Mon. Sep 27th, 2021

Congratulations to the Montana DPC doctors who were highlighted in the US News and World Report on Direct Primary Care! Here’s an example:

Their provider, Dr. Lexi Tabor-Manaker, opened Glacier Direct Primary Care clinic in 2018. The model known as DPC, which can also stand for direct patient care, furnishes basic health care to patients for a set fee, often billed monthly like a subscription. The arrangement offers patients unlimited access to their doctors and allows them to communicate by phone or email. But the costs are all out-of-pocket.

Unfortunately the author goes a little off kilter from there:

Direct primary care practices have been emerging around the country, but they are often criticized for not offering the patient safeguards of traditional insurance.

Hmmm. The “patient safeguards” of traditional insurance? What the hell does that even mean? Do you mean the “financial gouging” of traditional insurance? Listen, no doctor offers insurance and all DPC doctors see patients who have insurance. We just don’t bill the insurance. It’s that simple. We also don’t bill for co-pays, office visits, procedures, telemedicine visits, texting, etc. But we do give much more time to each patient. All for less than a cell phone monthly payment.

Feel free to read the original article and see what you think.

16630cookie-checkUS News and World Report Does Piece on DPC and Mentions Dr. Lexi Tabor-Manaker

By Doug Farrago

Douglas Farrago MD is board certified in the specialty of Family Practice. He is the inventor of a product called the Knee Saver which is currently in the Baseball Hall of Fame. The Knee Saver and its knock-offs are worn by many major league baseball catchers. He is also the inventor of the CryoHelmet used by athletes for head injuries as well as migraine sufferers. From 2001 – 2011, Dr. Farrago was the editor and creator of the Placebo Journal which ran for 10 full years. Described as the Mad Magazine for doctors, he and the Placebo Journal were featured in the Washington Post, US News and World Report, the AP, and the NY Times. Douglas Farrago, MD received his Bachelor of Science from the University of Virginia in 1987, his Masters of Education degree in the area of Exercise Science from the University of Houston in 1990, and his Medical Degree from the University of Texas at Houston in 1994. His residency training occurred way up north at the Eastern Maine Medical Center in Bangor, Maine. In his final year, he was elected Chief Resident by his peers. Dr. Farrago has practiced family medicine for twenty-three years, first in Auburn, Maine and now in Forest, Virginia. He founded Forest Direct Primary Care in 2014, which quickly filled in 18 months. Dr. Farrago still blogs every day on his website and lectures worldwide about the present crisis in our healthcare system and the effect it has on the doctor-patient relationship. Dr. Farrago’s has written three books on direct primary care: The Official Guide to Starting Your Own Direct Primary Care Practice, The Direct Primary Care Doctor’s Daily Motivational Journal and Slowing the Churn in Direct Primary Care (While Also Keeping Your Sanity) are all best sellers in this genre. He is a leading expert in direct primary care model and lectures medical students, residents, and doctors on how to start their own DPC practice. He retired from clinical medicine in October, 2020.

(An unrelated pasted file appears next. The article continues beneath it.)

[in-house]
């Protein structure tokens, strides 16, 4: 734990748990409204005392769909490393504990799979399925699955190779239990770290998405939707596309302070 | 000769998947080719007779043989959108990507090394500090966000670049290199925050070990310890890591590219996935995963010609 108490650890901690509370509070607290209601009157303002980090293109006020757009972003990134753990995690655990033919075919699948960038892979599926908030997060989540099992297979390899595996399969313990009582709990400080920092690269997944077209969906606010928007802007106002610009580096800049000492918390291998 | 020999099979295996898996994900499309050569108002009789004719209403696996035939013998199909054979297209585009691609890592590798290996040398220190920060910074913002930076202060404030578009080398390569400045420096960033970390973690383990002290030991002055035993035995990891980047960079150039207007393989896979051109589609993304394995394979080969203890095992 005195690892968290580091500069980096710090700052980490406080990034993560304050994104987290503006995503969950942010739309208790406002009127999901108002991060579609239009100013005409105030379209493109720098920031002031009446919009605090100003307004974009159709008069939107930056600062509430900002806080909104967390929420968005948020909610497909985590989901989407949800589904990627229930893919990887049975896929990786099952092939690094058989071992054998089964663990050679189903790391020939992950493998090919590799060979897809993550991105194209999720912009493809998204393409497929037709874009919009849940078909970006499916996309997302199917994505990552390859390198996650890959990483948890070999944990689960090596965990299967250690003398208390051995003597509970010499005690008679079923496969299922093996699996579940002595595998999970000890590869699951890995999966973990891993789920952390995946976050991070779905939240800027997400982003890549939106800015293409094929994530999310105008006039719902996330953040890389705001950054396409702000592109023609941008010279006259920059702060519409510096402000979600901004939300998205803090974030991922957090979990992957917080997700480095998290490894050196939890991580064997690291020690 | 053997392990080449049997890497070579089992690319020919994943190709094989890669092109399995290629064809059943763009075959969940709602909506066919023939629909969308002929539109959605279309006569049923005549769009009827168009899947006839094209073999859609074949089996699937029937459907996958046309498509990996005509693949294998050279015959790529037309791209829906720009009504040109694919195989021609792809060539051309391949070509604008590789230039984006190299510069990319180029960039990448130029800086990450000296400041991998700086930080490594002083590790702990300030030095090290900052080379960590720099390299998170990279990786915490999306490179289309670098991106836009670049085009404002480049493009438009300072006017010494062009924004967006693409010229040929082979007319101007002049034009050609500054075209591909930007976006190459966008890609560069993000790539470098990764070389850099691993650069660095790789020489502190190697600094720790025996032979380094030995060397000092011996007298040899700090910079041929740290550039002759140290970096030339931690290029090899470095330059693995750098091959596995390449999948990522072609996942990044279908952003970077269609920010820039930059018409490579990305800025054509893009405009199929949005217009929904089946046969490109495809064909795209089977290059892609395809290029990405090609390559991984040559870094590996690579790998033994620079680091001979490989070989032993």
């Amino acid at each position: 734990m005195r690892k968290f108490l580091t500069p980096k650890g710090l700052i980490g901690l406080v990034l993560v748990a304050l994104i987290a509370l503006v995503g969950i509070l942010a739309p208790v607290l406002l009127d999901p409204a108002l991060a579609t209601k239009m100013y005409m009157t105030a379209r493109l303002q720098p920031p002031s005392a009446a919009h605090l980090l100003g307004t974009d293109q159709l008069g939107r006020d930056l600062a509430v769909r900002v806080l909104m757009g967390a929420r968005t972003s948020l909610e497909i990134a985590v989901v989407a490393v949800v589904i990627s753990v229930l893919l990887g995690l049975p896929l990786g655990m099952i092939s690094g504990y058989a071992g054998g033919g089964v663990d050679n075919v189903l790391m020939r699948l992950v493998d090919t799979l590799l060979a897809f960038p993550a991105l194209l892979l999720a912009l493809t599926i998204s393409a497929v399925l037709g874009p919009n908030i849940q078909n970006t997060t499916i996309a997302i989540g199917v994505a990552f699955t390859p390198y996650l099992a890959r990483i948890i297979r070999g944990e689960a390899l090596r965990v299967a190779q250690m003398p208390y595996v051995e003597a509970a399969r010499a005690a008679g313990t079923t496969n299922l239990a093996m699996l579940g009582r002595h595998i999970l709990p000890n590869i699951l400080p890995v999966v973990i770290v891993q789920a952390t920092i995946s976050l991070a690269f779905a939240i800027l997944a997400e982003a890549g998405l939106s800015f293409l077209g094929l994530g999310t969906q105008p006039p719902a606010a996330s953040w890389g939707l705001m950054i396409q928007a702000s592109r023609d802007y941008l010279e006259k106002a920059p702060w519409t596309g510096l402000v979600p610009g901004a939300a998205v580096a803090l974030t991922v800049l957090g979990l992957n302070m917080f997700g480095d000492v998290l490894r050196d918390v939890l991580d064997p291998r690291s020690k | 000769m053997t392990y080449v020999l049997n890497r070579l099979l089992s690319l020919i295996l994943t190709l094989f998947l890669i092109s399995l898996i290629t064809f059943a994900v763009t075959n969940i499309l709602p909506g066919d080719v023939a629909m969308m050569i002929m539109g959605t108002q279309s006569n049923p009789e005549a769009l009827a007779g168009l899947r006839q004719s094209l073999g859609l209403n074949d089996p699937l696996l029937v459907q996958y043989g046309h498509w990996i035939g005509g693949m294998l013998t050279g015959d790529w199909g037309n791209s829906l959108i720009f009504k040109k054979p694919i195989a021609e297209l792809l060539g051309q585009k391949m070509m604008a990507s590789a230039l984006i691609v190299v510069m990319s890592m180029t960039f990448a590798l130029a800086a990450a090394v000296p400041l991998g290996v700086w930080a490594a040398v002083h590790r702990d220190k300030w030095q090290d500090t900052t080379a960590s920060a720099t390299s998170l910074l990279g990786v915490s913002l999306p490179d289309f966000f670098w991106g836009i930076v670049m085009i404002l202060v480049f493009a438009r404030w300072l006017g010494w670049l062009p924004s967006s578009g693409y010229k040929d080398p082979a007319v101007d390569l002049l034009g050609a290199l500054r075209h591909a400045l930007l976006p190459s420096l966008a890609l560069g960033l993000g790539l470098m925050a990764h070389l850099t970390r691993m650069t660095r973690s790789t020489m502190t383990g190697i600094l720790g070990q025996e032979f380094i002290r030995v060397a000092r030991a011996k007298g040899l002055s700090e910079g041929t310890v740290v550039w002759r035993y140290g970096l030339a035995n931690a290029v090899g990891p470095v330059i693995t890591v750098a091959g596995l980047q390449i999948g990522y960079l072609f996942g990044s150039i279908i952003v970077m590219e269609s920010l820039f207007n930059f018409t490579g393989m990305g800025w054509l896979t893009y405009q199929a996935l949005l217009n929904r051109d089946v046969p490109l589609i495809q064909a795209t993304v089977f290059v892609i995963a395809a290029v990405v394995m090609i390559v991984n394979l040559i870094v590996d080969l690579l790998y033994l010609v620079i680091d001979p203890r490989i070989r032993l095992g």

One thought on “US News and World Report Does Piece on DPC and Mentions Dr. Lexi Tabor-Manaker”
  1. “Another criticism, one leveled by traditional health insurers, is that the monthly fee often doesn’t save people money. Patients would have to go to the doctor several times a year to make the direct primary care monthly payments worthwhile, and people usually don’t make that many visits, said Richard Miltenberger, CEO of Mountain Health Co-Op, a nonprofit health insurance cooperative that sells health insurance in Montana, Idaho and Wyoming.”

    People in the old system don’t see docs for years! If they even have one. DPC enables more prevention, but requires educating patients. People should communicate with their docs more often. “Go to their doctor?” Really? How about texting, as I do, about four to five times a year? No office visit required.

    Heh. Doug, challenge Miltenberger to debate 🙂

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